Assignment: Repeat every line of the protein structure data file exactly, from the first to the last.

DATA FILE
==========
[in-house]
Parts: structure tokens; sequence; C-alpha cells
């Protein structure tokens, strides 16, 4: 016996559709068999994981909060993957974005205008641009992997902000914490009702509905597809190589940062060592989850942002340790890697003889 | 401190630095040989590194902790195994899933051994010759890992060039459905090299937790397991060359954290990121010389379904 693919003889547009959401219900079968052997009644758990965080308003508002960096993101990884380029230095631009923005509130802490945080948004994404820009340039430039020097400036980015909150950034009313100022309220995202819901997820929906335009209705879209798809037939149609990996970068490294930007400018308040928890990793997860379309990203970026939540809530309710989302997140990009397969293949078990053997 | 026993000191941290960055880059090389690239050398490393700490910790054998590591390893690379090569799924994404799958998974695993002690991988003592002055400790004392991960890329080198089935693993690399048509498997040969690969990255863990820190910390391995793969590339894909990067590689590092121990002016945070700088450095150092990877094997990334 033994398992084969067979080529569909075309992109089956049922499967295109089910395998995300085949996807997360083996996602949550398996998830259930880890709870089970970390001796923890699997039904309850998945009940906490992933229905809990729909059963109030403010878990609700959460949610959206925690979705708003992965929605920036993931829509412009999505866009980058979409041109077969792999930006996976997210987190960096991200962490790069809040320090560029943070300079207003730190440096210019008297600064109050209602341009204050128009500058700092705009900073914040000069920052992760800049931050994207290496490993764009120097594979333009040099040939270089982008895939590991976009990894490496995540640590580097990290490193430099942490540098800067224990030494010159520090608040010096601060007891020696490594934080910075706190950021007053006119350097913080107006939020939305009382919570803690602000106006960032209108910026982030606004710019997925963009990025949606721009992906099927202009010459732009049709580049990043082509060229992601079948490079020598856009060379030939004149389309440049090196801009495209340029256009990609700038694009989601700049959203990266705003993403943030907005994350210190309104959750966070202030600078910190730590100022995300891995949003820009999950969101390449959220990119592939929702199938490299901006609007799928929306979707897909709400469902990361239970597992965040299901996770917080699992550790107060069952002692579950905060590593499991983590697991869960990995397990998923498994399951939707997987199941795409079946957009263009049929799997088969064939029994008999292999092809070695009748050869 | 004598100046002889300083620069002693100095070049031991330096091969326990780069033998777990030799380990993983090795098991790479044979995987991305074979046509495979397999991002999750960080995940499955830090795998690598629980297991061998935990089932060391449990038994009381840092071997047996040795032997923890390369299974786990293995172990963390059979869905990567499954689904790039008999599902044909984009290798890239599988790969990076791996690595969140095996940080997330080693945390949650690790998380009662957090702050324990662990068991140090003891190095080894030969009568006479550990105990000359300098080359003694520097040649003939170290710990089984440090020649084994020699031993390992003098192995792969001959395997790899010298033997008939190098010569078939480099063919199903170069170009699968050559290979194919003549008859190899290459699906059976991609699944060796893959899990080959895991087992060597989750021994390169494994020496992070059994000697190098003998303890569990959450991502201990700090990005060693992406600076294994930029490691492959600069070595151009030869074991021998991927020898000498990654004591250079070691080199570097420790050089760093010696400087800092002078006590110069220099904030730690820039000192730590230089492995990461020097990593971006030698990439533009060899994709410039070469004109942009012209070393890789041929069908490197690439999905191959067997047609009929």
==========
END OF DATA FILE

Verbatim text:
[in-house]
Parts: structure tokens; sequence; C-alpha cells
């Protein structure tokens, strides 16, 4: 016996559709068999994981909060993957974005205008641009992997902000914490009702509905597809190589940062060592989850942002340790890697003889 | 401190630095040989590194902790195994899933051994010759890992060039459905090299937790397991060359954290990121010389379904 693919003889547009959401219900079968052997009644758990965080308003508002960096993101990884380029230095631009923005509130802490945080948004994404820009340039430039020097400036980015909150950034009313100022309220995202819901997820929906335009209705879209798809037939149609990996970068490294930007400018308040928890990793997860379309990203970026939540809530309710989302997140990009397969293949078990053997 | 026993000191941290960055880059090389690239050398490393700490910790054998590591390893690379090569799924994404799958998974695993002690991988003592002055400790004392991960890329080198089935693993690399048509498997040969690969990255863990820190910390391995793969590339894909990067590689590092121990002016945070700088450095150092990877094997990334 033994398992084969067979080529569909075309992109089956049922499967295109089910395998995300085949996807997360083996996602949550398996998830259930880890709870089970970390001796923890699997039904309850998945009940906490992933229905809990729909059963109030403010878990609700959460949610959206925690979705708003992965929605920036993931829509412009999505866009980058979409041109077969792999930006996976997210987190960096991200962490790069809040320090560029943070300079207003730190440096210019008297600064109050209602341009204050128009500058700092705009900073914040000069920052992760800049931050994207290496490993764009120097594979333009040099040939270089982008895939590991976009990894490496995540640590580097990290490193430099942490540098800067224990030494010159520090608040010096601060007891020696490594934080910075706190950021007053006119350097913080107006939020939305009382919570803690602000106006960032209108910026982030606004710019997925963009990025949606721009992906099927202009010459732009049709580049990043082509060229992601079948490079020598856009060379030939004149389309440049090196801009495209340029256009990609700038694009989601700049959203990266705003993403943030907005994350210190309104959750966070202030600078910190730590100022995300891995949003820009999950969101390449959220990119592939929702199938490299901006609007799928929306979707897909709400469902990361239970597992965040299901996770917080699992550790107060069952002692579950905060590593499991983590697991869960990995397990998923498994399951939707997987199941795409079946957009263009049929799997088969064939029994008999292999092809070695009748050869 | 004598100046002889300083620069002693100095070049031991330096091969326990780069033998777990030799380990993983090795098991790479044979995987991305074979046509495979397999991002999750960080995940499955830090795998690598629980297991061998935990089932060391449990038994009381840092071997047996040795032997923890390369299974786990293995172990963390059979869905990567499954689904790039008999599902044909984009290798890239599988790969990076791996690595969140095996940080997330080693945390949650690790998380009662957090702050324990662990068991140090003891190095080894030969009568006479550990105990000359300098080359003694520097040649003939170290710990089984440090020649084994020699031993390992003098192995792969001959395997790899010298033997008939190098010569078939480099063919199903170069170009699968050559290979194919003549008859190899290459699906059976991609699944060796893959899990080959895991087992060597989750021994390169494994020496992070059994000697190098003998303890569990959450991502201990700090990005060693992406600076294994930029490691492959600069070595151009030869074991021998991927020898000498990654004591250079070691080199570097420790050089760093010696400087800092002078006590110069220099904030730690820039000192730590230089492995990461020097990593971006030698990439533009060899994709410039070469004109942009012209070393890789041929069908490197690439999905191959067997047609009929």